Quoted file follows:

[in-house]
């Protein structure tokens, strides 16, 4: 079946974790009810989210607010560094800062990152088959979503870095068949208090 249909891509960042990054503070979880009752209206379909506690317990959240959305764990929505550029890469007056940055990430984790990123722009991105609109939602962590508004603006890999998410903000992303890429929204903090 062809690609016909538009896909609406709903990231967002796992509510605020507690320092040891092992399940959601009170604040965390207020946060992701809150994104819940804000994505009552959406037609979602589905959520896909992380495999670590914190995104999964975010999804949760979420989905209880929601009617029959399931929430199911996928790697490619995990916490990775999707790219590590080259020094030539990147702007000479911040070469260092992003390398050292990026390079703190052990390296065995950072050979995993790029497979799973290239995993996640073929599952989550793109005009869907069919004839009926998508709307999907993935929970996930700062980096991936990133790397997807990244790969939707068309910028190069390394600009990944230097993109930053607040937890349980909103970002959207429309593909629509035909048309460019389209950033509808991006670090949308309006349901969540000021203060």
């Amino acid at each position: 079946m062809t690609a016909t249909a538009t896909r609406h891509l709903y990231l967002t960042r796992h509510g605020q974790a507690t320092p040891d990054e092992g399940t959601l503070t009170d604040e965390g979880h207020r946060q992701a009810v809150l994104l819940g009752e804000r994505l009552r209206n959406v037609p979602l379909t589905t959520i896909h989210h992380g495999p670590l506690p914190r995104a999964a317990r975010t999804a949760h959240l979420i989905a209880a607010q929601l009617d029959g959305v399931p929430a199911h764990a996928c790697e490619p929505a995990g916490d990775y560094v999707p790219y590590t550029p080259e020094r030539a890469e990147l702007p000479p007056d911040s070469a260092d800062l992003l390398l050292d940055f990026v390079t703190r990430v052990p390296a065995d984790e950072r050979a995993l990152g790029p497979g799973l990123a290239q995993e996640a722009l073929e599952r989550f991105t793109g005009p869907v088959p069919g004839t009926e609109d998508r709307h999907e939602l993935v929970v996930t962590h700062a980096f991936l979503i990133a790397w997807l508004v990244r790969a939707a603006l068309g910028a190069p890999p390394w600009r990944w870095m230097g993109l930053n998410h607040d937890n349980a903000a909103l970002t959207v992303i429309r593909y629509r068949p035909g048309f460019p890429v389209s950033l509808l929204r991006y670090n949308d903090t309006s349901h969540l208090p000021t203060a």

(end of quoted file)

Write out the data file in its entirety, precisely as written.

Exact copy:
[in-house]
């Protein structure tokens, strides 16, 4: 079946974790009810989210607010560094800062990152088959979503870095068949208090 249909891509960042990054503070979880009752209206379909506690317990959240959305764990929505550029890469007056940055990430984790990123722009991105609109939602962590508004603006890999998410903000992303890429929204903090 062809690609016909538009896909609406709903990231967002796992509510605020507690320092040891092992399940959601009170604040965390207020946060992701809150994104819940804000994505009552959406037609979602589905959520896909992380495999670590914190995104999964975010999804949760979420989905209880929601009617029959399931929430199911996928790697490619995990916490990775999707790219590590080259020094030539990147702007000479911040070469260092992003390398050292990026390079703190052990390296065995950072050979995993790029497979799973290239995993996640073929599952989550793109005009869907069919004839009926998508709307999907993935929970996930700062980096991936990133790397997807990244790969939707068309910028190069390394600009990944230097993109930053607040937890349980909103970002959207429309593909629509035909048309460019389209950033509808991006670090949308309006349901969540000021203060």
């Amino acid at each position: 079946m062809t690609a016909t249909a538009t896909r609406h891509l709903y990231l967002t960042r796992h509510g605020q974790a507690t320092p040891d990054e092992g399940t959601l503070t009170d604040e965390g979880h207020r946060q992701a009810v809150l994104l819940g009752e804000r994505l009552r209206n959406v037609p979602l379909t589905t959520i896909h989210h992380g495999p670590l506690p914190r995104a999964a317990r975010t999804a949760h959240l979420i989905a209880a607010q929601l009617d029959g959305v399931p929430a199911h764990a996928c790697e490619p929505a995990g916490d990775y560094v999707p790219y590590t550029p080259e020094r030539a890469e990147l702007p000479p007056d911040s070469a260092d800062l992003l390398l050292d940055f990026v390079t703190r990430v052990p390296a065995d984790e950072r050979a995993l990152g790029p497979g799973l990123a290239q995993e996640a722009l073929e599952r989550f991105t793109g005009p869907v088959p069919g004839t009926e609109d998508r709307h999907e939602l993935v929970v996930t962590h700062a980096f991936l979503i990133a790397w997807l508004v990244r790969a939707a603006l068309g910028a190069p890999p390394w600009r990944w870095m230097g993109l930053n998410h607040d937890n349980a903000a909103l970002t959207v992303i429309r593909y629509r068949p035909g048309f460019p890429v389209s950033l509808l929204r991006y670090n949308d903090t309006s349901h969540l208090p000021t203060a």